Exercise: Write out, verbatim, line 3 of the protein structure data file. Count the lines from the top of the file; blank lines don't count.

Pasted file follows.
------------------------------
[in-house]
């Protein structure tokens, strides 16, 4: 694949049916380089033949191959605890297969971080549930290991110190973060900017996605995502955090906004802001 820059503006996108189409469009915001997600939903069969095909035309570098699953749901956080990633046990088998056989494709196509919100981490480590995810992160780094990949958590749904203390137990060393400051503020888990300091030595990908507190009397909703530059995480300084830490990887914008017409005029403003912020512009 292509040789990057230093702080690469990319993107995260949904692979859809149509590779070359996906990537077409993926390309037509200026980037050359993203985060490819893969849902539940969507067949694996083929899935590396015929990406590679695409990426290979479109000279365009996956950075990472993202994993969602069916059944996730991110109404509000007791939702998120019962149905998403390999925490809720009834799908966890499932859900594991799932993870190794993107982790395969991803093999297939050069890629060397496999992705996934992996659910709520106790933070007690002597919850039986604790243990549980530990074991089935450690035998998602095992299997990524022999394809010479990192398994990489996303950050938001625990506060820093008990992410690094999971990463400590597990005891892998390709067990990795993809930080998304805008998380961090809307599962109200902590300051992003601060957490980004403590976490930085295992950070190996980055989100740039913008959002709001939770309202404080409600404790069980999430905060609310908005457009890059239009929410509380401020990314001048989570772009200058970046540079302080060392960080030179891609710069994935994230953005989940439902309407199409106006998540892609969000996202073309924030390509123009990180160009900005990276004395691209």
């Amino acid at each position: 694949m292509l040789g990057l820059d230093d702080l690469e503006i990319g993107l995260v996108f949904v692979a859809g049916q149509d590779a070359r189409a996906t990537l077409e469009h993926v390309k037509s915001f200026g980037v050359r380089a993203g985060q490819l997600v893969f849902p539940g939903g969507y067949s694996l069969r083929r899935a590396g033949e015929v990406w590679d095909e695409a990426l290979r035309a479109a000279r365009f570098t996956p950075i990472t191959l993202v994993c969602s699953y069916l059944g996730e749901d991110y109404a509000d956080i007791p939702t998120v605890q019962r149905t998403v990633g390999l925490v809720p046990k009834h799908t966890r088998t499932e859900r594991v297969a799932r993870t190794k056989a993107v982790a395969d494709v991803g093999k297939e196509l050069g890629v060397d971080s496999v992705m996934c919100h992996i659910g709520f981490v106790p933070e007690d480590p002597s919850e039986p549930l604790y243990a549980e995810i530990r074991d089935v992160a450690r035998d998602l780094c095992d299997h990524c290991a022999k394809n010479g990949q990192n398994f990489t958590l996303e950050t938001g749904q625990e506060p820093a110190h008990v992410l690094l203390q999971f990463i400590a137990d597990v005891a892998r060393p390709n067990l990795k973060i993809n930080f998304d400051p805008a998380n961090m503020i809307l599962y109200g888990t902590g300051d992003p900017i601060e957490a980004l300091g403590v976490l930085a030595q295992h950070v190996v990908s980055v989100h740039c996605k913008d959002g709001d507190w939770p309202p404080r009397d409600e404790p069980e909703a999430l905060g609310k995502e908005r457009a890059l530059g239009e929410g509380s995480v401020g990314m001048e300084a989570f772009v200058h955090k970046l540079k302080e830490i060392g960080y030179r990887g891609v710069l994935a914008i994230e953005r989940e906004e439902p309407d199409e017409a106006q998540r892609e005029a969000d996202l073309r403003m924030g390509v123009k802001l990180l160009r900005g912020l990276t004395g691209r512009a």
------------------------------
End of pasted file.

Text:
């Amino acid at each position: 694949m292509l040789g990057l820059d230093d702080l690469e503006i990319g993107l995260v996108f949904v692979a859809g049916q149509d590779a070359r189409a996906t990537l077409e469009h993926v390309k037509s915001f200026g980037v050359r380089a993203g985060q490819l997600v893969f849902p539940g939903g969507y067949s694996l069969r083929r899935a590396g033949e015929v990406w590679d095909e695409a990426l290979r035309a479109a000279r365009f570098t996956p950075i990472t191959l993202v994993c969602s699953y069916l059944g996730e749901d991110y109404a509000d956080i007791p939702t998120v605890q019962r149905t998403v990633g390999l925490v809720p046990k009834h799908t966890r088998t499932e859900r594991v297969a799932r993870t190794k056989a993107v982790a395969d494709v991803g093999k297939e196509l050069g890629v060397d971080s496999v992705m996934c919100h992996i659910g709520f981490v106790p933070e007690d480590p002597s919850e039986p549930l604790y243990a549980e995810i530990r074991d089935v992160a450690r035998d998602l780094c095992d299997h990524c290991a022999k394809n010479g990949q990192n398994f990489t958590l996303e950050t938001g749904q625990e506060p820093a110190h008990v992410l690094l203390q999971f990463i400590a137990d597990v005891a892998r060393p390709n067990l990795k973060i993809n930080f998304d400051p805008a998380n961090m503020i809307l599962y109200g888990t902590g300051d992003p900017i601060e957490a980004l300091g403590v976490l930085a030595q295992h950070v190996v990908s980055v989100h740039c996605k913008d959002g709001d507190w939770p309202p404080r009397d409600e404790p069980e909703a999430l905060g609310k995502e908005r457009a890059l530059g239009e929410g509380s995480v401020g990314m001048e300084a989570f772009v200058h955090k970046l540079k302080e830490i060392g960080y030179r990887g891609v710069l994935a914008i994230e953005r989940e906004e439902p309407d199409e017409a106006q998540r892609e005029a969000d996202l073309r403003m924030g390509v123009k802001l990180l160009r900005g912020l990276t004395g691209r512009a």